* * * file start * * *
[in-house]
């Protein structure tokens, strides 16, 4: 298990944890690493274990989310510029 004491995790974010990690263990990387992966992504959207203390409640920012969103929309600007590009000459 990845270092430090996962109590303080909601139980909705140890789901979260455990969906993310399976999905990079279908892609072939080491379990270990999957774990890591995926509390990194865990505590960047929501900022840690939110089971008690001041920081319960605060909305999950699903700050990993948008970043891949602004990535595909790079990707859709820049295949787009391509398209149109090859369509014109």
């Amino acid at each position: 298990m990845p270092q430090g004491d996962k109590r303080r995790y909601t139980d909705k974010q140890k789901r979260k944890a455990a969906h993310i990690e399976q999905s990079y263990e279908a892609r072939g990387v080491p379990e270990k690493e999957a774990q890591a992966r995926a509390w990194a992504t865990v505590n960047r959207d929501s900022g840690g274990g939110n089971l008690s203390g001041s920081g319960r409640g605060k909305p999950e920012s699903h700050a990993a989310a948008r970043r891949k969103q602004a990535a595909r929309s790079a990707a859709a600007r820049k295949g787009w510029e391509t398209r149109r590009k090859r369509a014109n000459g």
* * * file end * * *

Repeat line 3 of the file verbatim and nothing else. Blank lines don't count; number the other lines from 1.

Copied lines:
């Amino acid at each position: 298990m990845p270092q430090g004491d996962k109590r303080r995790y909601t139980d909705k974010q140890k789901r979260k944890a455990a969906h993310i990690e399976q999905s990079y263990e279908a892609r072939g990387v080491p379990e270990k690493e999957a774990q890591a992966r995926a509390w990194a992504t865990v505590n960047r959207d929501s900022g840690g274990g939110n089971l008690s203390g001041s920081g319960r409640g605060k909305p999950e920012s699903h700050a990993a989310a948008r970043r891949k969103q602004a990535a595909r929309s790079a990707a859709a600007r820049k295949g787009w510029e391509t398209r149109r590009k090859r369509a014109n000459g």